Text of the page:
So to be clear, I loved the joke. Like Rebecca, I just want more options–more inclusion of all types of riders–in my virtual world.

How about you? What would you add if you could to better represent the kind of riding you do and the kind of rider you are?

Left: Sam riding solo on her Zwift trike. Right: Sam riding in a Zwift peloton of trikes.
cycling · fitness · training · Zwift

Sam is recovery ridin’

Lately I’ve been trying to do some recovery rides on Zwift on the days after I race. The goal is to strike a balance between training, racing, and recovering.

What’s a recovery ride? “The purpose of a recovery ride is to flush out any toxins lingering in the muscles after a hard workout, and to keep the muscles supple prior to that all-important next training session.” From The Art of the Recovery Ride

The idea is to keep it short, no sprinting, no big climbs, and a nice relaxed pace (slower than feels comfortable even) and no big gears. Maximum 60 minutes, less than half of your FTP, 1-2 perceived exertion out of 10.

See 7 ways to nail your recovery rides: “If you’re training and/or racing, true recovery rides are an essential component of your plan. When you train hard you do damage—that’s part of the plan. Your workout breaks down your muscle, empties out your fuel stores, and generally taxes your metabolism above and beyond its status quo. When you recover, your body repairs the damage so you can come back stronger and ready for more. If you skip the recovery part, you’re cheating yourself out of the maximum return on your hard work.”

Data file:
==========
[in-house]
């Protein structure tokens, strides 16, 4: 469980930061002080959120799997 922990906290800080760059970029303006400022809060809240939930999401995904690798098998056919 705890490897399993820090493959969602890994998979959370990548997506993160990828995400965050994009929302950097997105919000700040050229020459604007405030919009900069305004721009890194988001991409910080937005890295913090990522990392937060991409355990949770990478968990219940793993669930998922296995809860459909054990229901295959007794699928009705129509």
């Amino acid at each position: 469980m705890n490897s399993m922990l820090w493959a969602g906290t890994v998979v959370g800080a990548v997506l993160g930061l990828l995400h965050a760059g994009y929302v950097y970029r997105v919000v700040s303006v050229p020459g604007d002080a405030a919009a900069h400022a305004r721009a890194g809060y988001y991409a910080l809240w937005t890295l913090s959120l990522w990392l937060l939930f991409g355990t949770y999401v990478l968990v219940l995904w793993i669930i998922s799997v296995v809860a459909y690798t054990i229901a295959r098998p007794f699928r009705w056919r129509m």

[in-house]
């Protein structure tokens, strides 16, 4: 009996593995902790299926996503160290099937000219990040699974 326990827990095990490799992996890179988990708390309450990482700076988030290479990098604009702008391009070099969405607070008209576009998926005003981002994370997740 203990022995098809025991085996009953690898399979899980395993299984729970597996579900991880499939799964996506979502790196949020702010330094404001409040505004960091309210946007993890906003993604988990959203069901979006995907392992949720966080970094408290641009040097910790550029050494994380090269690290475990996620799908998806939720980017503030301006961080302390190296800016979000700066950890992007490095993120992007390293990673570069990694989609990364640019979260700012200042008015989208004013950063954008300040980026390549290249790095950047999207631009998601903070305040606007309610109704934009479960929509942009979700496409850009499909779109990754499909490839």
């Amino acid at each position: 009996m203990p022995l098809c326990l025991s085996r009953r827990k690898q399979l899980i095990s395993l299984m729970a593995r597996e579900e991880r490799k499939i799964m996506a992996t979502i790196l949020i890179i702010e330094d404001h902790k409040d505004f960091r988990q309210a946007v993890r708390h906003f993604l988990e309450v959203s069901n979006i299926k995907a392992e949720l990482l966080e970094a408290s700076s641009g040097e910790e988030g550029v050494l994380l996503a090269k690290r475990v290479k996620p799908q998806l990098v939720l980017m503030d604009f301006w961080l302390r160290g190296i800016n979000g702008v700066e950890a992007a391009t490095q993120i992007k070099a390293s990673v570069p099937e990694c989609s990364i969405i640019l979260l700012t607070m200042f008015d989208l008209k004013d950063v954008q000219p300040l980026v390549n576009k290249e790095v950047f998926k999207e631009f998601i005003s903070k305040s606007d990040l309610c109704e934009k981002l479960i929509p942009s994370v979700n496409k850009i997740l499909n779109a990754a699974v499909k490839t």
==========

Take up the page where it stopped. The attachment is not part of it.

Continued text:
What about your ego geting in the way? If you’re worried about friends seeing the ride on Strava and thinking “wow, I had no idea she was that slow” then mark the ride as a recovery ride.

Don’t ride with friends with whom you’re competitive at all. Instead either ride or solo or ride with a much slower friend, possibly a small child.

A friend was talking the other day about how Zwift makes recovery rides hard. She wished there was a recovery ride option on Zwift that disabled all the sprint segments, QOMs, and leaderboards. Another friend says she rides on Zwift but watches something else while riding. It’s a good time for catching up on favourite shows and listening to audio books.